If you go to the FCC’ s website, there it is in bold letters, “FCC Grants Petition for Declaratory Ruling of Pandora Radio LLC.” All that aforementioned statement basically means is that Pandora is now the proud owner of a radio station in South Dakota that can broadcast on the FM dial and can take full advantage of paying lower broadcast radio royalties.
Technically Rapid City, South Dakota’s KXMZ was purchased by Pandora Media back in 2013 but the juggernaut streaming service company wasn’t able to broadcast via FM due to a Communications Act law preventing broadcast radio stations from being owned by foreign entities.
This move was also being heavily blocked by performance rights organizations like ascap in attempt to protect songwriters from being short changed by Pandora, which will now look to pay the lower royalty rates offered by ASCAP to companies which own broadcast radio stations and their digital subsidiaries.
While Pandora currently pays the PRO 1.85 percent of revenue, they will now be able to take advantage of the 1.7 percent of revenue offered to broadcast radio platforms.
Consider this decision from the FCC a win for Pandora and loss for songwriters as ascap vehemently disagrees with the FCC’s ruling as the told Billboard magazine, “Pandora has to comply with a number of requirements pertaining to its foreign ownership. It has 90 days to do so; and assuming it does comply with the FCC’s requirements, the FCC will then consider Pandora’s application for permission to purchase KXMZ. In the meantime, ascap will be considering what, if any, additional comments to make, or other steps to take, in light of the FCC’s Declaratory Ruling. Pandora’s purchase of KXMZ is a transparent ploy squarely aimed at paying songwriters even less for online music streams and serves as yet another example of the urgent need for reform of the nation’s music licensing system.”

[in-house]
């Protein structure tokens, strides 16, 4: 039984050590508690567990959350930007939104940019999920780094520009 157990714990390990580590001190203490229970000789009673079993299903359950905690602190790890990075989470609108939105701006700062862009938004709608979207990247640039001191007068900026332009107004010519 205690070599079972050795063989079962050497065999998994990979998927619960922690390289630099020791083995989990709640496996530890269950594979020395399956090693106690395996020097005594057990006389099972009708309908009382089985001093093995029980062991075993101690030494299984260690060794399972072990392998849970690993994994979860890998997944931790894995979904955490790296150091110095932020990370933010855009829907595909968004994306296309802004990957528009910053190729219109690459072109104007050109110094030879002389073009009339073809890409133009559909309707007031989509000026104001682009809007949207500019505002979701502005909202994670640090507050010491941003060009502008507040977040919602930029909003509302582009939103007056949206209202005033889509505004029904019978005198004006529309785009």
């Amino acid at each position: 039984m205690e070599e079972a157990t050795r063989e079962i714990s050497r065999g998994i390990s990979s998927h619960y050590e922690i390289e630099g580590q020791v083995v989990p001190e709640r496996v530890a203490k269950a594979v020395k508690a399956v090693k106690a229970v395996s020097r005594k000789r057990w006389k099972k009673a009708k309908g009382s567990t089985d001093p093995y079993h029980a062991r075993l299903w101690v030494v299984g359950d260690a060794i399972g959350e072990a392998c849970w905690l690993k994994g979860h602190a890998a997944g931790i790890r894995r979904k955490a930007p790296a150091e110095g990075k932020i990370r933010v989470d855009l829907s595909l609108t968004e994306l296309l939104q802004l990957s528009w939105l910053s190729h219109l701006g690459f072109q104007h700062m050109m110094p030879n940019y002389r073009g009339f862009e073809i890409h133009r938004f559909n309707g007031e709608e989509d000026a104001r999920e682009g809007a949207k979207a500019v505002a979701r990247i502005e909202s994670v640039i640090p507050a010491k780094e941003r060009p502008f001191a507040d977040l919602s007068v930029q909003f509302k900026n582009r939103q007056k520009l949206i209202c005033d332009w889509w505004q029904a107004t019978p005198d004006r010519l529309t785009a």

While the FCC respects ASCAP’s stand on the matter, they disagree with the performance rights company. “With respect to ASCAP’s allegations regarding Pandora’s motivation in acquiring the Station,” the FCC writes, “the Act does not require us to examine the business rationale” of a sale, only whether it runs afoul of foreign ownership law.”
We will continue to watch this closely to see what transpires but as of now, Pandora has the upper hand.